“Man After Man” is a shortened book version of the 2.5 hour long interview with Satprem by David Montemurri, a film maker for Italian TV. It was filmed in 1981, in the Nilgiris, the Blue Mountains of southern India, where Satprem and his companion Sujata were living.
The interview, recorded more than 30 years ago, may appear to take place in an ‘outdated’ political and social context, but Satprem’s answers, of a rare lucidity and full of empathy, remain absolutely acute, powerful and pertinent. The main trend of the interview centers on the future of humanity, particularly: What will be Man after man?
“We erect around us the bronze walls of our infallible laws, which are only the temporary hallucinations of a terrestrial species on its way towards the Truth of the Earth.” – Satprem
https://i0.wp.com/cdn1.auro-ebooks.com/wp-content/uploads/2014/03/18143305/satprem-man-after-man-250sq1.png?fit=250%2C250&ssl=1250250Auro e-Bookshttps://cdn1.auro-ebooks.com/wp-content/uploads/2019/03/18142130/auro-e-books-logo-ru.pngAuro e-Books2014-03-25 08:37:512019-05-20 09:27:12Man After Man
“Sri Aurobindo or The Adventure of Consciousness” is one of the most remarkable books written by Satprem. It has particular appeal to the westerners, who approach yoga subject trough the mind. Many seekers on the path of the Integral Yoga came to know about Sri Aurobindo through reading this book.
There is in Sri Aurobindo a revolutionary, a poet, a philosopher, a visionary of evolution. He is not only the explorer of consciousness, but the builder of a new world. For evolution is not over: “Man is a transitional being,” he wrote at the beginning of the century. This now classic introduction to Sri Aurobindo (in a new edition and translation) not only tells us the story of his life, in itself a remarkable adventure; Satprem also takes us along in a methodical exploration of Sri Aurobindo’s “integral yoga,” showing how it leads to a “divine rehabilitation of Matter” and gives our painful evolution its meaning and hope. “We have denied the Divinity in Matter to confine it in our holy places, and now Matter is taking its revenge — we called it crude, and crude it is. As long as we accept this Imbalance, there is no hope for the earth: we will swing from one pole to the other — both equally false — from material enjoyment to spiritual austerity, without ever finding our plenitude. We need both the vigor of Matter and the fresh waters of the Spirit…. Now the time may have come at last to unveil the Mysteries and to recover the complete truth of the two poles within a third position, which is neither that of the materialists nor that of the spiritualists. – Satprem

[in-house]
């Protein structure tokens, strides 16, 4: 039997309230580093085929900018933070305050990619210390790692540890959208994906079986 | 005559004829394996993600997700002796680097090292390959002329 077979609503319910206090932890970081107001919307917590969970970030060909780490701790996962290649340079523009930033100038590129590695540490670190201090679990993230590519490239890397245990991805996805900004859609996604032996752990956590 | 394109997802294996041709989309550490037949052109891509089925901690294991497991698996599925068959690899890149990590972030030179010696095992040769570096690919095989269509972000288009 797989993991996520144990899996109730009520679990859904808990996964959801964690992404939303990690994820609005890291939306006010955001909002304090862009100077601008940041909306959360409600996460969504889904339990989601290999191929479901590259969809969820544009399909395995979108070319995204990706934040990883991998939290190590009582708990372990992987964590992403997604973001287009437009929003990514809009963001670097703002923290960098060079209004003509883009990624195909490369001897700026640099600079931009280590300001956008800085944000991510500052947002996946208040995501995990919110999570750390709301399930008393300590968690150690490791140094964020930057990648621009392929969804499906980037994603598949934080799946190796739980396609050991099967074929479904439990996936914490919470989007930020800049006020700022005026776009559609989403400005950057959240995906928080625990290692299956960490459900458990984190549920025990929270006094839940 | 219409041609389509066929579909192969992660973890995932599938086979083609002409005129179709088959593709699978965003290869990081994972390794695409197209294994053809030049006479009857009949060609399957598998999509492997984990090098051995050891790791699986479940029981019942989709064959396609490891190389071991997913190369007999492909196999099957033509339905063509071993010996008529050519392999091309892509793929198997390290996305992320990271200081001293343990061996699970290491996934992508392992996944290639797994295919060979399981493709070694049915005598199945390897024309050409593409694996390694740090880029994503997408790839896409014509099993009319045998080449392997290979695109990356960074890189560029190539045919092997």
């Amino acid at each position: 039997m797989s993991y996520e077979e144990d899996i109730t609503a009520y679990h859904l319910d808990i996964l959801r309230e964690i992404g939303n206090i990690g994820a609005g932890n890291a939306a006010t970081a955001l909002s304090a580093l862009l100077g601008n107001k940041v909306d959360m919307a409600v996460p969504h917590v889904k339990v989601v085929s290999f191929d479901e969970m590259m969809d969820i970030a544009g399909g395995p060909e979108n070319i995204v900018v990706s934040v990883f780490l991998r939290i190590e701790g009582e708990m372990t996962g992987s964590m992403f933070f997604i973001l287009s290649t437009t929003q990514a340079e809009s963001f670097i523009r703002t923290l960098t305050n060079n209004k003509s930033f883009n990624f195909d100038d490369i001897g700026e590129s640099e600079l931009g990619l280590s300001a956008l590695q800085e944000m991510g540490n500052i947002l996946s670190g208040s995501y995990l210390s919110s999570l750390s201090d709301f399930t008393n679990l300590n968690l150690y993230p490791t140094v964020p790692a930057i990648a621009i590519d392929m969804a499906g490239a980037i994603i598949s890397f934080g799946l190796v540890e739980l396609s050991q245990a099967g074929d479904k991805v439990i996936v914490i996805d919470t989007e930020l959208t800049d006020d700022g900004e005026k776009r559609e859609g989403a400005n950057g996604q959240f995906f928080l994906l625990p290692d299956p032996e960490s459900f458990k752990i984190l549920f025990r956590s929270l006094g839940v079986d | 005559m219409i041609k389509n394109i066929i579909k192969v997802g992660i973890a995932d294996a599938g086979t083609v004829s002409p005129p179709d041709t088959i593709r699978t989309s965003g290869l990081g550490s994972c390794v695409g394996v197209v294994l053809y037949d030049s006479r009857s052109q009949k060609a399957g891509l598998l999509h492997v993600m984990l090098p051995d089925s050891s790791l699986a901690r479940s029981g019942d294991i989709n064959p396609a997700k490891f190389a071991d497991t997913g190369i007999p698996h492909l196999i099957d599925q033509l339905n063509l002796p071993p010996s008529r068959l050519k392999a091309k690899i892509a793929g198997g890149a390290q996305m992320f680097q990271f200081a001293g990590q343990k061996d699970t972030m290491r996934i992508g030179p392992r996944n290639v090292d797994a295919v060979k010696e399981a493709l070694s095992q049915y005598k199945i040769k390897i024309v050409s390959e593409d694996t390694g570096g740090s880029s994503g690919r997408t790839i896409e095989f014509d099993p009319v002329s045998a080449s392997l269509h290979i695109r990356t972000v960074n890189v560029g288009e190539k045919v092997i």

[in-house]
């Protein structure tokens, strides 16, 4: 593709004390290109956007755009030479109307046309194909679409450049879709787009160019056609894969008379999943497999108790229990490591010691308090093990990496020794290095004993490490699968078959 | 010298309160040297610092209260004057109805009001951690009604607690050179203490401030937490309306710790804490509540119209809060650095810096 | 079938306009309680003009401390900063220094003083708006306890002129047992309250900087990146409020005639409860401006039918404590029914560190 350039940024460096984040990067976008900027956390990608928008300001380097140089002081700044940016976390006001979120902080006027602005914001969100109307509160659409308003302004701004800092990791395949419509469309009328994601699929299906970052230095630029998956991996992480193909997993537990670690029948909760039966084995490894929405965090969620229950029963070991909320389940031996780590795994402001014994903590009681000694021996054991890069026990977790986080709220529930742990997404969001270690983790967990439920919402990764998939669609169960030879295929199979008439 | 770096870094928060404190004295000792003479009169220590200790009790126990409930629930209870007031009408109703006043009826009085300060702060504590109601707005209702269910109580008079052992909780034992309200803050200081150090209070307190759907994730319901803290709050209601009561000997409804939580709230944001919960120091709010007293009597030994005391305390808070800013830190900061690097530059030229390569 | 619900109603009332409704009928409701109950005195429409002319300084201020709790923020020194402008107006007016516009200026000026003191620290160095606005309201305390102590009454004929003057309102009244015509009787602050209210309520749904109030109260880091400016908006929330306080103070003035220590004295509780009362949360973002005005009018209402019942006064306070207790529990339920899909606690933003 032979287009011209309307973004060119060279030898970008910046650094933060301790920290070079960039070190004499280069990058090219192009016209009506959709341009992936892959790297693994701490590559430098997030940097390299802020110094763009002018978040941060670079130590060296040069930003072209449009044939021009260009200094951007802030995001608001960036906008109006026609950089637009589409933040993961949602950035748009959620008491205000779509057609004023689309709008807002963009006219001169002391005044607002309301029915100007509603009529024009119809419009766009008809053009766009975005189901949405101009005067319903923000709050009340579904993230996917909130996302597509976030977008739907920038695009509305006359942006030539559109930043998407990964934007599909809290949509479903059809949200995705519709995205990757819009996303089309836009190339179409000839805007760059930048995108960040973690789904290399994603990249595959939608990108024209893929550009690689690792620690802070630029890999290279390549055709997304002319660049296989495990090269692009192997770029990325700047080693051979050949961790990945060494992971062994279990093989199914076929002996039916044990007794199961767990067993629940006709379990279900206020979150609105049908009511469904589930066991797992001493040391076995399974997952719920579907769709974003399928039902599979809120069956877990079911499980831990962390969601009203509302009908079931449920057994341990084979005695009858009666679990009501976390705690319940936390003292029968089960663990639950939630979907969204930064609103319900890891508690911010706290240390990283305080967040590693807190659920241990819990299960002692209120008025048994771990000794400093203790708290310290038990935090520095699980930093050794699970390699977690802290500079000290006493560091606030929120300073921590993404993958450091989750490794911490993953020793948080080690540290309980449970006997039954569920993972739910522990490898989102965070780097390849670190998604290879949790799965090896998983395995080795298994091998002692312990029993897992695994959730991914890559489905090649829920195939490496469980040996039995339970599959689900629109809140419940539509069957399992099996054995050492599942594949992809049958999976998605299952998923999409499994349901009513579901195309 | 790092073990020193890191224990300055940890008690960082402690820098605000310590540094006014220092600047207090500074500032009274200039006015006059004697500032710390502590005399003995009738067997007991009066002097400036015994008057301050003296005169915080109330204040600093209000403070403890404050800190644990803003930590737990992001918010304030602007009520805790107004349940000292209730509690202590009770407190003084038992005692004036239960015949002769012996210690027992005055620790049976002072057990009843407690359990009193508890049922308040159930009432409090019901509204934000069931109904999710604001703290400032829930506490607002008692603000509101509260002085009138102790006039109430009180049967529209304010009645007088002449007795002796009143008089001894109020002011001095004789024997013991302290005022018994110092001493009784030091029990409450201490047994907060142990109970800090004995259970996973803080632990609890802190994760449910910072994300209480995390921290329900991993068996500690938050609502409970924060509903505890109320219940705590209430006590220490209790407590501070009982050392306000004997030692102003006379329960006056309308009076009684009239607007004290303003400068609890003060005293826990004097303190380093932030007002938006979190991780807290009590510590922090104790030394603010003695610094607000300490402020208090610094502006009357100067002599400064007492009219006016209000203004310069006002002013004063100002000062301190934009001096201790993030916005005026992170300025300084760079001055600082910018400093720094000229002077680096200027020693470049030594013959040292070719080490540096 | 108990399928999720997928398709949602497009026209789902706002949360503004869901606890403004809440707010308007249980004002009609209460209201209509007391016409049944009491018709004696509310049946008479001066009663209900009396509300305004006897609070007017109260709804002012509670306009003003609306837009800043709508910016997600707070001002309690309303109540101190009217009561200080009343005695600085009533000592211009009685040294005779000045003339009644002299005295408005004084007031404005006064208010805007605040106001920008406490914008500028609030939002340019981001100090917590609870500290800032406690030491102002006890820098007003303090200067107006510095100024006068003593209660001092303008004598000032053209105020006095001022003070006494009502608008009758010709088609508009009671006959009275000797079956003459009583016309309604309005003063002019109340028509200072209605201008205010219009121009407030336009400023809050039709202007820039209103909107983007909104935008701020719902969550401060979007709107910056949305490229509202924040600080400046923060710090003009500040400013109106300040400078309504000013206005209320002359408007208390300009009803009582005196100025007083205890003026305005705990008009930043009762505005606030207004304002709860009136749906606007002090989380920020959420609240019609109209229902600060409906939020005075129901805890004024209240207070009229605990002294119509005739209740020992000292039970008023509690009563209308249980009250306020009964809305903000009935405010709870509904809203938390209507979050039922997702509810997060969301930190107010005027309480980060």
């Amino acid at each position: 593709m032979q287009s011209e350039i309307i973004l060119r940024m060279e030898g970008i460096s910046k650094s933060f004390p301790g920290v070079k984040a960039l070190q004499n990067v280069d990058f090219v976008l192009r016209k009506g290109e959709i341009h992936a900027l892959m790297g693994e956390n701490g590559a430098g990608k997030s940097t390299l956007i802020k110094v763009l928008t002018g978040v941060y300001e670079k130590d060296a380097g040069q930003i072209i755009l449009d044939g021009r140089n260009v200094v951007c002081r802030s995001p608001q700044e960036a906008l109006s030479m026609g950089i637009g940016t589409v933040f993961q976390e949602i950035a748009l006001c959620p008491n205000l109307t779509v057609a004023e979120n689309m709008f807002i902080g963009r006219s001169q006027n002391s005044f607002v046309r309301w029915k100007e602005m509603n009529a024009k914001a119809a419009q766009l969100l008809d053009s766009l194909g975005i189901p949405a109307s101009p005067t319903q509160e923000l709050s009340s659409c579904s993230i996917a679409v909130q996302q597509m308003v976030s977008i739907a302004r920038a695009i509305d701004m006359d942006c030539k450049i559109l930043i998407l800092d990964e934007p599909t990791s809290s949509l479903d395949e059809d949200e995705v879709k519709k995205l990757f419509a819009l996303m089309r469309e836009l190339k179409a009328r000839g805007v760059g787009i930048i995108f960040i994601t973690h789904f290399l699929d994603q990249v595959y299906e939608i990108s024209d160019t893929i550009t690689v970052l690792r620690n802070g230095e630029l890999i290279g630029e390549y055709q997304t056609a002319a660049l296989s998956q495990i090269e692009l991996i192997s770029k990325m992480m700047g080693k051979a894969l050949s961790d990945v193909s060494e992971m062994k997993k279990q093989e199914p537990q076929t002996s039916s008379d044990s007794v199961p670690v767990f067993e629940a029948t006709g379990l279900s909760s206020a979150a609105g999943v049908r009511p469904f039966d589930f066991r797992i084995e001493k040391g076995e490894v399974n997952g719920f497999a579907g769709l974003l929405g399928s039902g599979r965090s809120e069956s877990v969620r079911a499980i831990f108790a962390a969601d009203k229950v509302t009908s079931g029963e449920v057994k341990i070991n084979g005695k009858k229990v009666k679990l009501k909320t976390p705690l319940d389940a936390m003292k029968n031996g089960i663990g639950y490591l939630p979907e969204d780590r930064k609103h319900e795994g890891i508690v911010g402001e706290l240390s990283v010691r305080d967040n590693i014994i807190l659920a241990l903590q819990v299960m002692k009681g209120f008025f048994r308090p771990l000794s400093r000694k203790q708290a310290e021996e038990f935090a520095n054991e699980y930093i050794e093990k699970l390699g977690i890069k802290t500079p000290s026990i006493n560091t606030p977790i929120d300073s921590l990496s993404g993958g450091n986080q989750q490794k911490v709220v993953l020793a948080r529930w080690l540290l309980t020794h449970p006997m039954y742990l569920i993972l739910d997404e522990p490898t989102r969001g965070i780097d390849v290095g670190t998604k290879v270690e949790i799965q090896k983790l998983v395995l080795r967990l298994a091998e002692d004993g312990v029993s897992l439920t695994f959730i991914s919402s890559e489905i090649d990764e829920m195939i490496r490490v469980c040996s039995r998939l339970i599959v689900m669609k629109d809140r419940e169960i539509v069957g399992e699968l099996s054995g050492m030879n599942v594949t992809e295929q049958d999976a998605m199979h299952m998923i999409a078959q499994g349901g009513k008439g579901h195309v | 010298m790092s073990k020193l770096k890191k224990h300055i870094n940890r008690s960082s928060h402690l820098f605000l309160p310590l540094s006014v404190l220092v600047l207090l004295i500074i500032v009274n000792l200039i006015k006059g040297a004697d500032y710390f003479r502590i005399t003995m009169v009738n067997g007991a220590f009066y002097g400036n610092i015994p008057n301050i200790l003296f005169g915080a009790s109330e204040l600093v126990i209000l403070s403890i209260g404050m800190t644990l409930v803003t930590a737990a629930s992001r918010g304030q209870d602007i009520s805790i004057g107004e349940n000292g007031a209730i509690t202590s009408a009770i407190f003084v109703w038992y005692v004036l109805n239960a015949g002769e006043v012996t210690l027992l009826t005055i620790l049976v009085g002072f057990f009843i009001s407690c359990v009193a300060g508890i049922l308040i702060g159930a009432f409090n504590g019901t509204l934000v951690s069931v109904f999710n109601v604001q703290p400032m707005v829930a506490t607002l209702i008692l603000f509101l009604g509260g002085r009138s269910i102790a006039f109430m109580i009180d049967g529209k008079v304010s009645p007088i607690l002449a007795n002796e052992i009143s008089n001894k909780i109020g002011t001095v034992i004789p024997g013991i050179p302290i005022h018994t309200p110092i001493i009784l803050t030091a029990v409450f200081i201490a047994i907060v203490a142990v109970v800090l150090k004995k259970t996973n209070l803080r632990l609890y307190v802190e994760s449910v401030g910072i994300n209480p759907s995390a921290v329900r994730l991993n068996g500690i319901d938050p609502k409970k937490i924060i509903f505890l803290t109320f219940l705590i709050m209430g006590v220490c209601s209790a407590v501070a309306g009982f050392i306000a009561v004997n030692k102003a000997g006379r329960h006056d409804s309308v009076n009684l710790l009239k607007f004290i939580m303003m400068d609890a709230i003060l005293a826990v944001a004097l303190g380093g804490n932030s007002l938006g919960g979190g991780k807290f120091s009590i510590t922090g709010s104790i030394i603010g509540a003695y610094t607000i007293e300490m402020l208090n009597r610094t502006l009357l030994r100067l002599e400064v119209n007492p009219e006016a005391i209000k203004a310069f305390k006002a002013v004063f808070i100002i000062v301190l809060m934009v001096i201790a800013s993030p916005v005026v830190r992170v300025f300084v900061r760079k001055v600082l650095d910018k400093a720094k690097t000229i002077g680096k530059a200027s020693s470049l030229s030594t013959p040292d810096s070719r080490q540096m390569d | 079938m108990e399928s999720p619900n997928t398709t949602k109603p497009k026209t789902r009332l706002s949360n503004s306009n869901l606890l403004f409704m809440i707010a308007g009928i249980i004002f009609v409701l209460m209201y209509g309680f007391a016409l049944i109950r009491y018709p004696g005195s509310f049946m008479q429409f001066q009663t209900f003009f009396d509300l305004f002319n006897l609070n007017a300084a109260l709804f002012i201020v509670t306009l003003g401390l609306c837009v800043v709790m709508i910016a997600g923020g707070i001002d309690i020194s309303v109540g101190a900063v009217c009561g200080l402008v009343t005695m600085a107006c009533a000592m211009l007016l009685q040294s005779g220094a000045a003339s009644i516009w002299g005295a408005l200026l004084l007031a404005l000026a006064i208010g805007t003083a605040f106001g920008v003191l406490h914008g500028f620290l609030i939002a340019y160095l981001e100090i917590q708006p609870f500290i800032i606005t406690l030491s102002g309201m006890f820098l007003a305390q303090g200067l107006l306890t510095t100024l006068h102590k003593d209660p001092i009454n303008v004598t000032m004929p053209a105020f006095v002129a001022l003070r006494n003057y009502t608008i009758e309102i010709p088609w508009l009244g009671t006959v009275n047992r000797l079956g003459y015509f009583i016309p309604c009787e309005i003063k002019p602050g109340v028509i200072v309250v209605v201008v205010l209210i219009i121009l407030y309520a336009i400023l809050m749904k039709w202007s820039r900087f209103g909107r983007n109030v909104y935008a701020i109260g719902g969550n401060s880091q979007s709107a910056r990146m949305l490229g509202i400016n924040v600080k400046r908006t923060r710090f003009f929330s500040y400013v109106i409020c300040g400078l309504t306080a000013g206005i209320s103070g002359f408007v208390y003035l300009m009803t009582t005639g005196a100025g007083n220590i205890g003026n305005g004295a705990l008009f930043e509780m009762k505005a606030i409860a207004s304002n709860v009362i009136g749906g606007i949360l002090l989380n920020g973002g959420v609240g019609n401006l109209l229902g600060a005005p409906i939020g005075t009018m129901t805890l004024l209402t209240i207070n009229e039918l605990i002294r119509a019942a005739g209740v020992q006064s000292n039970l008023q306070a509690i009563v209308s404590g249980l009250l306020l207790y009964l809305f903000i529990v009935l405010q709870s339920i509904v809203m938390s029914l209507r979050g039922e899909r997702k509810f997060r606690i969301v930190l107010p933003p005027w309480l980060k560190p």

Sri Aurobindo’s complete Letters on Yoga (SABCL Edition), other spiritual paths, the problems of spiritual life, and related subjects. In these letters, Sri Aurobindo explains the foundations of his integral yoga, its fundamentals, its characteristic experiences and realisations, and its method of practice. He also discusses other spiritual paths and the difficulties of spiritual life. Related subjects include the place of human relationships in yoga; sadhana through meditation, work and devotion; reason, science, religion, morality, idealism and yoga; spiritual and occult knowledge; occult forces, beings and powers; destiny, karma, rebirth and survival. Sri Aurobindo wrote most of these letters in the 1930s to disciples living in his ashram.
Letters of Sri Aurobindo was first compiled and published in four series from 1947 to 1951. The First, Second and Fourth Series contained letters on yoga, the Third letters on poetry and literature. Prior to that, small collections of letters were published in The Riddle of This World (1933), Lights on Yoga (1935), Bases of Yoga (1936) and More Lights on Yoga (1948). Some letters were also published periodically in various Ashram journals: Sri Aurobindo Circle, Sri Aurobindo Mandir, The Advent and Mother India.
The First and Second Series of Letters of Sri Aurobindo were reissued in 1950 and 1954 respectively.
In 1958 all the above letters, excepting those on poetry and literature in the Third Series, were published again, along with additional material as Volumes VI and VII of the Sri Aurobindo International Centre of Education Series in two volumes. Volume One was reissued in 1969 with further additions.
In 1970 Letters on Yoga was published as volumes 22, 23 and 24 of the Sri Aurobindo Birth Centenary Library. This edition contained a large number of letters not included in the two volumes of the Centre of Education edition. It was reprinted several times.